California's electric car charging deal with NRG clouded with controversy
Three weeks ago California Gov. Jerry Brown and NRG announced a deal that both settled one of the legal cases arising from the California energy crisis a decade ago, and also started a huge step toward building the electric car charging infrastructure that California needs to meet the states environmental goals. The deal was glowingly positioned by the Governors office as a $120 million settlement paid by NRG, in return for which California will get an EV charging network. However and not all are happy with the deal and are making their concerns heard. NRG has answered most of the concerns and is reaching out to advocacy groups to satisfy the red flags.
The deal is worth $120 million, and settles the lawsuit filed by California against an NRG subsidiary that was one of the companies involved in illegal manipulation of California's energy markets a bit over 10 years ago. The money is split into two parts, a $20 million payment to the California Public Utilities Commission (CPUC) and $100 million that's going to build an electric car charging network over the next four years.
In our prior coverage we noted that while California describes this as a "settlement", NRG describes it as an "investment", and NRG will end up with a large electric car charging network business in California as a result. That fact has the potential to be controversial, for example a San Jose Mercury News article quoted Marin County Supervisor Steve Kinsey, co-chairman of the EV Strategic Council as saying "We feel like this rewards a bad actor in the energy field with another opportunity to dominate the market." What has the electric car advocates stirred up are concerns and uncertainty over how eVgo will operate the network.
Unfortunately, nobody but NRG and the CPUC have yet seen the actual agreement. The agreement is still being negotiated between California and NRG, and the first opportunity we'll have to inspect the terms is when the deal is presented to the Federal Energy Regulatory Commission (FERC) for approval.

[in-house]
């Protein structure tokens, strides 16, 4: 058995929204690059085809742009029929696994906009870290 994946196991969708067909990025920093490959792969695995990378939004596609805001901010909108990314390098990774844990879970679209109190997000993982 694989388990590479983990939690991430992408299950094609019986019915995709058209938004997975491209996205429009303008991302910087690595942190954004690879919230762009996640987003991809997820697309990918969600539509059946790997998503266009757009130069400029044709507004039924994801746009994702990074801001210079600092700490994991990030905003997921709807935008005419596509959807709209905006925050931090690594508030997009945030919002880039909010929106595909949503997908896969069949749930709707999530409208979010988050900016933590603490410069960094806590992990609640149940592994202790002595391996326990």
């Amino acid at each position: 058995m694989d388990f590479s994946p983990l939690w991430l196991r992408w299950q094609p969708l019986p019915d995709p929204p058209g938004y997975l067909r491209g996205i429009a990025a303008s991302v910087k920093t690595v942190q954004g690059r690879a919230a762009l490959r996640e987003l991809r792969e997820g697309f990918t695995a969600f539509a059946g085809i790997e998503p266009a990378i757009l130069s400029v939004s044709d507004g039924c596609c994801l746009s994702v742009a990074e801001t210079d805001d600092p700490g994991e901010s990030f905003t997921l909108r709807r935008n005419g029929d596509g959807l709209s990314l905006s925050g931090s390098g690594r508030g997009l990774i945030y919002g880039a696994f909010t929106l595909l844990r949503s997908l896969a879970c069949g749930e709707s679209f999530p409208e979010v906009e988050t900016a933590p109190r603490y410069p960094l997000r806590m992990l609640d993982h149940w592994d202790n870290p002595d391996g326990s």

NRG is saying all the right things about the terms of the deal, for example that it will give open access to the charging network, and that the deal will not undermine the existing charging networks (Blink and ChargePoint) already operating in California. However, as Jay Friedland of Plug In America said, "the devil is in the details".
Generally the concern is in the membership model eVgo uses currently, compared to the way owners of gasoline cars refill the gas tank. When a gas car runs low on gasoline, the car driver can pull into any gasoline station, pay some money, and refill the gas tank. It can even be a totally anonymous cash transaction. No membership clubs are required, though one can get credit cards that pay rewards points for buying gasoline.
Contrarily electric car charging networks today require membership cards for use with a different card required for each charging network. In most cases an electric car driver can drive up to a charging station and use a credit card to gain access, however eVgo's network in Texas does not allow non-members to access eVgo's Freedom stations. The worry is that the same closed-access policy will be used in eVgo's California electric car charging network. However NRG says the company's public network in California will allow a "pay per use" model that's open to any EV driver.
In Texas, eVgo's network uses a cellphone-like model. An electric car owner can, with eVgo, forego paying the $3000 or more to buy and install an electric car charging station (EVSE) at their home. While an EVSE can cost as little as $600, installation and permitting can be quite expensive and time consuming. Instead, by joining the eVgo network, the charging station will be paid for and installed by eVgo, while being responsible for paying a monthly membership fee that covers the charging station and all electricity at home. For an added fee the eVgo member can access the company's public charging stations to recharge their car while out and about. The eVgo membership agreement is very similar to the "free" cellphone deals offered by cell phone companies.